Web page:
The mass entry of women into Mexican politics in the past few years has come alongside seismic demographic and cultural shifts that have transformed the country.

A half-century ago, Mexican families had an average of seven children each and about one in 10 Mexican women had a job. Today, Mexicans have fewer children than Americans and nearly half of women in the country are in the work force.

Until 2021, abortion was banned in all but two states. Now it is legal in most of the country.

Both candidates have promoted progressive social policies, such as opposing gay conversion therapy or creating clinics for transgender and nonbinary people, that have left some conservative women feeling overlooked.

“We are in favor of women’s rights, but these women’s rights don’t include abortion,” or “trans activism,” said Ángeles Bravo, the representative of the National Front for the Family, a conservative coalition that has opposed abortion and L.G.B.T. rights, in the state of Mexico. “And there are a lot of us.”

Some young feminists doubt that either candidate would prioritize addressing key issues that matter to women, like domestic violence and Mexico’s gender pay gap.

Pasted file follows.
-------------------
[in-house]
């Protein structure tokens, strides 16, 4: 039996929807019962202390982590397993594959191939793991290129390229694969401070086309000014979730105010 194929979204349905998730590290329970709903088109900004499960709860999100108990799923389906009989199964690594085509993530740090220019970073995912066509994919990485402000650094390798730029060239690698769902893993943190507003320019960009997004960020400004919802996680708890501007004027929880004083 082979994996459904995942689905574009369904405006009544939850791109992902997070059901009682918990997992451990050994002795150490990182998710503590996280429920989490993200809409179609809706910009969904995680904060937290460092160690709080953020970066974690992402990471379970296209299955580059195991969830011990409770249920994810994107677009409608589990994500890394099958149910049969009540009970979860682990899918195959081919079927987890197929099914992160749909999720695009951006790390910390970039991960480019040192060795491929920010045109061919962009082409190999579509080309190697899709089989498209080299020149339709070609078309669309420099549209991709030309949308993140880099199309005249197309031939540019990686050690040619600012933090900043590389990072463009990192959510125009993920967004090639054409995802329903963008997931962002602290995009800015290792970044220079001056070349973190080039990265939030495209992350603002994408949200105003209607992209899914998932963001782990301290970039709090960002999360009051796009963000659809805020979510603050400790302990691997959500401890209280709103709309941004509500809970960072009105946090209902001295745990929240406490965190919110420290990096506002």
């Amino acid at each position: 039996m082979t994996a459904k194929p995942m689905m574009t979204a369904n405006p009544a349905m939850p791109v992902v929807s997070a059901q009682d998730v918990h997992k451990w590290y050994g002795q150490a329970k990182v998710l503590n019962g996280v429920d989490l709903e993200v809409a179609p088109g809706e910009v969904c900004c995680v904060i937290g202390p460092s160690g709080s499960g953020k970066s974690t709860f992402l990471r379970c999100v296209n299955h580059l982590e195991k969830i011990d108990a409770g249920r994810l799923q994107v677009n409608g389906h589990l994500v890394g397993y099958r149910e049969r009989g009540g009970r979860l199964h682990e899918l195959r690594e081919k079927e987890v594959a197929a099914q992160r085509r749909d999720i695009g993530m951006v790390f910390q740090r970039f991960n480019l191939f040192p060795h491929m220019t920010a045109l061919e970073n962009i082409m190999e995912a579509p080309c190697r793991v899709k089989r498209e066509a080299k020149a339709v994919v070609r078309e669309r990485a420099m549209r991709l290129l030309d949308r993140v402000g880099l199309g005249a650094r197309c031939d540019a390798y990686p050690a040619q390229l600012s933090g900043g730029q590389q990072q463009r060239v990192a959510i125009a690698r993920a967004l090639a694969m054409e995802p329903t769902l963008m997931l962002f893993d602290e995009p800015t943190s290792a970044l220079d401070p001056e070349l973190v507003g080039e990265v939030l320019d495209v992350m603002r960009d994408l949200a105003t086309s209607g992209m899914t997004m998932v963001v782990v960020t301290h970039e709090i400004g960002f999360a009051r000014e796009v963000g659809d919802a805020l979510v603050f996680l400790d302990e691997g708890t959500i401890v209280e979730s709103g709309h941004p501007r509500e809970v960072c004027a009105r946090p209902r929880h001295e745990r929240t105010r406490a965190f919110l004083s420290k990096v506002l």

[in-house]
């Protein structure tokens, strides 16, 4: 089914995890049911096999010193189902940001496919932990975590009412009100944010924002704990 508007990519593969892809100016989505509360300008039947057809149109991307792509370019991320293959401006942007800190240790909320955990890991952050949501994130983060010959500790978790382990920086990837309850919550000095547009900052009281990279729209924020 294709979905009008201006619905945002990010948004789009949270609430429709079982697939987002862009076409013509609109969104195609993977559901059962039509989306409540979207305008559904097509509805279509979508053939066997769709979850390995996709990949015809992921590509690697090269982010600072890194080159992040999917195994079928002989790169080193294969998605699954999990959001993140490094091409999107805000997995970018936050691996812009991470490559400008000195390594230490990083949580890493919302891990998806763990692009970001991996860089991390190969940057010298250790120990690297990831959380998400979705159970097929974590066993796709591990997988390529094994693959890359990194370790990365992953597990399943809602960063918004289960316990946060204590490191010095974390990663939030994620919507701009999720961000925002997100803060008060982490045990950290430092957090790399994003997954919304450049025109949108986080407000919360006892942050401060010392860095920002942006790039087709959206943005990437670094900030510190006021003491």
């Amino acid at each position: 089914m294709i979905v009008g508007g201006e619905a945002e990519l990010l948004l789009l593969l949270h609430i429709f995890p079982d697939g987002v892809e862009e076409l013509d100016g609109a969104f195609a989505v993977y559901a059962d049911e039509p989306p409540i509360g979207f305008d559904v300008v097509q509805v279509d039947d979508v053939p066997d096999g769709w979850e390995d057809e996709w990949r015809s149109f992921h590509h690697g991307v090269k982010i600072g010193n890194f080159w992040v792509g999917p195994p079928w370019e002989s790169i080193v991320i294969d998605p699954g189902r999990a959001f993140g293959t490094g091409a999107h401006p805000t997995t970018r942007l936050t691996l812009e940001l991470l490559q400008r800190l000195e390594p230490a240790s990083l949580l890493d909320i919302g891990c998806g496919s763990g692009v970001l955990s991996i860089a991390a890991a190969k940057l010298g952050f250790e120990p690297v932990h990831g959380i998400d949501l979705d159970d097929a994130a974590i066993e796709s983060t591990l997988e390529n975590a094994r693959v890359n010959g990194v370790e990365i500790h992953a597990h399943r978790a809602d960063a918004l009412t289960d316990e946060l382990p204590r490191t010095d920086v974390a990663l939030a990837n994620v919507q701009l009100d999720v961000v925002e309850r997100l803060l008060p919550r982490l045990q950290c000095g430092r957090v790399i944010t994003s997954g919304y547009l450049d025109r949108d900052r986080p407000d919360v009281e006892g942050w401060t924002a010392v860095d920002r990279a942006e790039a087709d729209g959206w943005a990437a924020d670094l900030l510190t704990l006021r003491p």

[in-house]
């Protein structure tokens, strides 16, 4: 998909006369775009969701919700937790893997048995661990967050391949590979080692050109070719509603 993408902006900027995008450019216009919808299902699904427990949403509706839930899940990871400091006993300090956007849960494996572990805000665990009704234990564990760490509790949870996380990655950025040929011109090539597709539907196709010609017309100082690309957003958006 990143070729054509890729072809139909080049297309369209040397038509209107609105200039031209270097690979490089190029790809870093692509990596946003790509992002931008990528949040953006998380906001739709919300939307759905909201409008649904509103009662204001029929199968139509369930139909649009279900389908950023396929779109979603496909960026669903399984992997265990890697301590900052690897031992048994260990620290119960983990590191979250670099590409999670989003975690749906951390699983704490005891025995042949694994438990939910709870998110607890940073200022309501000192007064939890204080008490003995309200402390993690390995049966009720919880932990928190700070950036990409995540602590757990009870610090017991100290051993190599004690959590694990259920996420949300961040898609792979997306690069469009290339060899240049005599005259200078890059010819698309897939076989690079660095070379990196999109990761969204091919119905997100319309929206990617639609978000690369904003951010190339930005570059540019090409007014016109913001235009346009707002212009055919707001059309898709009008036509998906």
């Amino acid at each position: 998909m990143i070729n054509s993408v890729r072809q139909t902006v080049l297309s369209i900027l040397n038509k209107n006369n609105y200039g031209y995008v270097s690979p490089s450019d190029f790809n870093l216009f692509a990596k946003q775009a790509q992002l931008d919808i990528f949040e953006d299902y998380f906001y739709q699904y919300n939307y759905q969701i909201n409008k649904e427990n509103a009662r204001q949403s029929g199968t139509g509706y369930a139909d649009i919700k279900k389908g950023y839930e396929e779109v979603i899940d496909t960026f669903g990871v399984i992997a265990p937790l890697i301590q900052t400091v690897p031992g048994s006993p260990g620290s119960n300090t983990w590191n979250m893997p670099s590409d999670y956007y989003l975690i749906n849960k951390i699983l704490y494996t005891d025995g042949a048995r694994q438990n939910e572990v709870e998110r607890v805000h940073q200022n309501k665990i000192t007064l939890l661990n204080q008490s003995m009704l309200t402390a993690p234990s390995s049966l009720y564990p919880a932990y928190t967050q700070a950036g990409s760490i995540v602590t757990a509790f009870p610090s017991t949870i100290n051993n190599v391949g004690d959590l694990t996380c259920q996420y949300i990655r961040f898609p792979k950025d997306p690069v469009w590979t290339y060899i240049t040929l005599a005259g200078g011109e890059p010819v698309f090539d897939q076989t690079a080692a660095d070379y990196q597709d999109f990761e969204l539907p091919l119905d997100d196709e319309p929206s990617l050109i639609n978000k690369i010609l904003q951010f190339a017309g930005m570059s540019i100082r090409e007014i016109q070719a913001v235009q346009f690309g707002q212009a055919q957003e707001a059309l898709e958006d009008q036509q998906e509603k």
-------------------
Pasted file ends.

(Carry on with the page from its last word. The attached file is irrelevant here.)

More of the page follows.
They say both women seem to just represent the interests of men — in Ms. Sheinbaum’s case, those of her mentor, the current president, Andrés Manuel López Obrador, and in Ms. Gálvez’s, the male leaders of the three main parties she represents.

“It’s of no use to us that a woman is going to be the president if she continues to be under the shadow of patriarchy,” said Wendy Galarza, 33, a feminist activist from Quintana Roo state who in 2020 was beaten and shot by police officers during a demonstration in Cancún.

Yet, while it’s not clear exactly how much change will come, there could be something transformational about a woman occupying a position of maximum authority in a country where presidents enjoy broad power and, often, wide respect.

“Men will always be in the background, but the leadership of a woman president in power is fundamental,” Ms. Tapia said. It tells Mexican women, she said, “that your family can’t tell you where a woman’s place is — whether it’s in the kitchen or with the family — it’s wherever you choose.”